The amiibo figures released for Super Smash Bros. 4 and Super Smash Bros. Ultimate have stored data for a CPU fighter within them. The player may customize said character and train them by having them battle. The amiibo is labeled with "FP", and can gain experience to level up after the battle, capping at level 50. Battling amiibo against each other will yield more experience than battling a human or regular CPU. Additionally, amiibo will "learn" from repeated battles by changing its tactics in response to its opponents' behavior (e.g. if the amiibo battles an opponent that shields frequently, it will learn to use its own shield more effectively and counter shielding opponents with grabs).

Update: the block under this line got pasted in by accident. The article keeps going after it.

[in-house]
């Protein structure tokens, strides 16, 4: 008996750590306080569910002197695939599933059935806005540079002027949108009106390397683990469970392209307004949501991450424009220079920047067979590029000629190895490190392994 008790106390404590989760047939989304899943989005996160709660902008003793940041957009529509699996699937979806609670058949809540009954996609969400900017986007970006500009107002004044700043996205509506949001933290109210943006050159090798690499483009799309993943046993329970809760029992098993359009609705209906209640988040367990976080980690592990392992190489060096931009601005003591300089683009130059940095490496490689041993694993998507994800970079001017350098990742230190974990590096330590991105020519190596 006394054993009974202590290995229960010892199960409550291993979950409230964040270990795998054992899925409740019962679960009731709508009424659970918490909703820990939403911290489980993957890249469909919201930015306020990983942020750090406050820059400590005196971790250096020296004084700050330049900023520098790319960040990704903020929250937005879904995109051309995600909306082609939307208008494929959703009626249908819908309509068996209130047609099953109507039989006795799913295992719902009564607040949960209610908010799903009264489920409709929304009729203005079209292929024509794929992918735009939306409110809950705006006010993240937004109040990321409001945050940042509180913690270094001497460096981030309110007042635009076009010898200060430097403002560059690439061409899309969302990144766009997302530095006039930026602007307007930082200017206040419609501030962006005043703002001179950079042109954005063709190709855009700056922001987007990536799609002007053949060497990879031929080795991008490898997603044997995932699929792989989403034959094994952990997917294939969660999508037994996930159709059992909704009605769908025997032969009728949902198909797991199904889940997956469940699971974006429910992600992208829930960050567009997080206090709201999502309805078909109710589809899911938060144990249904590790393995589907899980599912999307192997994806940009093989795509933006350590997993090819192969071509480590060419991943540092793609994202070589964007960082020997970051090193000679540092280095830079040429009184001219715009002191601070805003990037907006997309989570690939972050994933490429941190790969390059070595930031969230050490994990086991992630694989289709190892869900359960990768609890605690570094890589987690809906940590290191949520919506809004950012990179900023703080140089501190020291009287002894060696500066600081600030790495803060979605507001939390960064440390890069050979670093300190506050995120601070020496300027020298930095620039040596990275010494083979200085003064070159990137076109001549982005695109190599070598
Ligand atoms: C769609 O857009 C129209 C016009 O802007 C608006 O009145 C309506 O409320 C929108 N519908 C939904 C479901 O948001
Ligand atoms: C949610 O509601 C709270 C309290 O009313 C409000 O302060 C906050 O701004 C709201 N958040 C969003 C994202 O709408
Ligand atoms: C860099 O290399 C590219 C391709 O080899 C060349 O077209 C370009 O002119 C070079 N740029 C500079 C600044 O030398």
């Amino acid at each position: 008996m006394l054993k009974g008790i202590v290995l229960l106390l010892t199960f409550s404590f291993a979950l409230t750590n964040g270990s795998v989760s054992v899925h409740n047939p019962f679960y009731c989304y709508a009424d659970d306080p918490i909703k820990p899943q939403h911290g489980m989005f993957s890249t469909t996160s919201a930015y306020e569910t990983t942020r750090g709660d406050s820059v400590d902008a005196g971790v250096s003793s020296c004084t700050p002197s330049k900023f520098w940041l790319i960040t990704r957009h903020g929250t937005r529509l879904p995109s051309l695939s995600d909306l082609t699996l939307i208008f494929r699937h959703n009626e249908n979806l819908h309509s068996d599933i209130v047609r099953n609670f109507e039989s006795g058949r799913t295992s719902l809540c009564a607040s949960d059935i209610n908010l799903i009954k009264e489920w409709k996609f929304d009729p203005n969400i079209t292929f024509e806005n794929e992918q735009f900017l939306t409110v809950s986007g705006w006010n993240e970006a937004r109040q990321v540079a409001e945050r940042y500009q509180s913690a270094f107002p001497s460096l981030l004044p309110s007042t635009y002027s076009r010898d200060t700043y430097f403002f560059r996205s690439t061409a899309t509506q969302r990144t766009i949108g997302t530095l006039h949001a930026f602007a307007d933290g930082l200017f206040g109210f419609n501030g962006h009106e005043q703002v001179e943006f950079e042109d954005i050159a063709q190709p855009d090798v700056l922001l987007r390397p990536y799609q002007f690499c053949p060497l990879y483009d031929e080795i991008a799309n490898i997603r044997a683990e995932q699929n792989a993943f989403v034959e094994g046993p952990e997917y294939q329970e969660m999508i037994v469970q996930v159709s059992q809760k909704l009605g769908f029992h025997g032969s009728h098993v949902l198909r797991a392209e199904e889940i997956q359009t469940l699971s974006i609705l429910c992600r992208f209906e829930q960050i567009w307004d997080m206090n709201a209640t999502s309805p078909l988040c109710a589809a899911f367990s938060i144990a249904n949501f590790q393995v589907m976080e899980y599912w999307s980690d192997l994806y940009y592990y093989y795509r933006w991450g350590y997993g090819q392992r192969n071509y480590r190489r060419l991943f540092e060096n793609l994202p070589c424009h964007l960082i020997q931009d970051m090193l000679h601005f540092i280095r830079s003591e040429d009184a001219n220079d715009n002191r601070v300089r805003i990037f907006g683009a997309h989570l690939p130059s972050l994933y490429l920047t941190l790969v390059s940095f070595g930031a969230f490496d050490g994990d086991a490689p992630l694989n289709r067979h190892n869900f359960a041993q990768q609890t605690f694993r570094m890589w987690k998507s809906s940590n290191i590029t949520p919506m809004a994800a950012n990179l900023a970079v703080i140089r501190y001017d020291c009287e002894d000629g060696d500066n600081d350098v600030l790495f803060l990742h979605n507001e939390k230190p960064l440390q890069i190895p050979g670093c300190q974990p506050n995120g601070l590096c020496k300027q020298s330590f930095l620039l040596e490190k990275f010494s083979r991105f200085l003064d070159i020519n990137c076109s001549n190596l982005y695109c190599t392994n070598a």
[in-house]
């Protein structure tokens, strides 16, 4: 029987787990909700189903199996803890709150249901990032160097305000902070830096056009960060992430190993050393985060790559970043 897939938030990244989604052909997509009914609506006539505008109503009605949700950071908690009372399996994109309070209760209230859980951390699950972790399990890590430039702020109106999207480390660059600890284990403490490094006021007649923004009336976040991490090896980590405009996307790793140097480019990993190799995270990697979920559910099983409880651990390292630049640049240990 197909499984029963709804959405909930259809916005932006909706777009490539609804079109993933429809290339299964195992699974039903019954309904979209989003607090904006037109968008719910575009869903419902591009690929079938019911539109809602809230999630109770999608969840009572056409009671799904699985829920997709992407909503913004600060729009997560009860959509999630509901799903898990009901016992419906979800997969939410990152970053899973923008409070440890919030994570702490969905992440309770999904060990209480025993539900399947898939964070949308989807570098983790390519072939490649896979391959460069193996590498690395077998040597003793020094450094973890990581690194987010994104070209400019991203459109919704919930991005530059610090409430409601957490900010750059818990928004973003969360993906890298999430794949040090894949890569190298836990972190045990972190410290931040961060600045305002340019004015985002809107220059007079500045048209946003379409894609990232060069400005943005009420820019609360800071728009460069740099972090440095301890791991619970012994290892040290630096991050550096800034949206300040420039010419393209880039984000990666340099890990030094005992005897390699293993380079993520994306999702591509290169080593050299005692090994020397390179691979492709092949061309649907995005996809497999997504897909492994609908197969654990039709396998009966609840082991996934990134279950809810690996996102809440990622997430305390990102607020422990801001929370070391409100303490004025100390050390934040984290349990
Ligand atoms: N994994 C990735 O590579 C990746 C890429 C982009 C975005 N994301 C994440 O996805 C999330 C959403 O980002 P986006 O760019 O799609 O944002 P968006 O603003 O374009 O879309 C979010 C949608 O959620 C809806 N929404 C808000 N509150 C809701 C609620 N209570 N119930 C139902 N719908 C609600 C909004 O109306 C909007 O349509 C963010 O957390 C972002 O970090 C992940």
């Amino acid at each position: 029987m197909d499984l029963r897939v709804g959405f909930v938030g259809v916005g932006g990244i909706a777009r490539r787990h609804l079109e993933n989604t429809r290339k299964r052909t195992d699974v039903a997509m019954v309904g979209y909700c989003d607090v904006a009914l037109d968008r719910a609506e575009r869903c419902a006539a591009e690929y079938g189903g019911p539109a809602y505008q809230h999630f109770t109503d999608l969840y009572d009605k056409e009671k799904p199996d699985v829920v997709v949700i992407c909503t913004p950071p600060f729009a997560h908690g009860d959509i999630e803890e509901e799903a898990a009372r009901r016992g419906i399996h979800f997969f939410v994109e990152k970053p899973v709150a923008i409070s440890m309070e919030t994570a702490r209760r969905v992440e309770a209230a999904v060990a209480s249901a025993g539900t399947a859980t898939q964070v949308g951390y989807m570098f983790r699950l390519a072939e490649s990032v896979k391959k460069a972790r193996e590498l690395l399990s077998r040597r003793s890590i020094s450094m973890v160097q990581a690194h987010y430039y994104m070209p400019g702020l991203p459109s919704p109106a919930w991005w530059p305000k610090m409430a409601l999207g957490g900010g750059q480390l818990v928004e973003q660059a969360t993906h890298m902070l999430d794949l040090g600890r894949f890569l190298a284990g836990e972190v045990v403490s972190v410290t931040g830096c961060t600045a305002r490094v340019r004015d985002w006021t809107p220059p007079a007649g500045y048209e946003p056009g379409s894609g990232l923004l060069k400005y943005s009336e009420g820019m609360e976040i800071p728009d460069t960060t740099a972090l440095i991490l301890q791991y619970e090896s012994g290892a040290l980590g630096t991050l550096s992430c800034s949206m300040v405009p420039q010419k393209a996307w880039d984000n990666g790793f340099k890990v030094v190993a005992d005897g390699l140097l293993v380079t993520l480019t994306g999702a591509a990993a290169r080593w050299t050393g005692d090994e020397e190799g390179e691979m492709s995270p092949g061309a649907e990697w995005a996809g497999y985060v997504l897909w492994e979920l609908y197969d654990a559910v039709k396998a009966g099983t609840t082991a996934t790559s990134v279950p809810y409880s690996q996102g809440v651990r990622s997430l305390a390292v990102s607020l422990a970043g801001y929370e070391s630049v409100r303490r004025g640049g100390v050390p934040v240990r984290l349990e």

Training against CPUs
Players commonly fight against CPUs to train when there aren't other players around to play. This is a practice that is criticized by some, as besides even the highest level CPUs being of a lower level of skill than a typical casual player, CPUs do things that human players never do (and will never do things that are common for human players to do), as well as having several exploitable flaws and being completely incapable of mind gaming, or even learning from their mistakes and changing their tactics accordingly.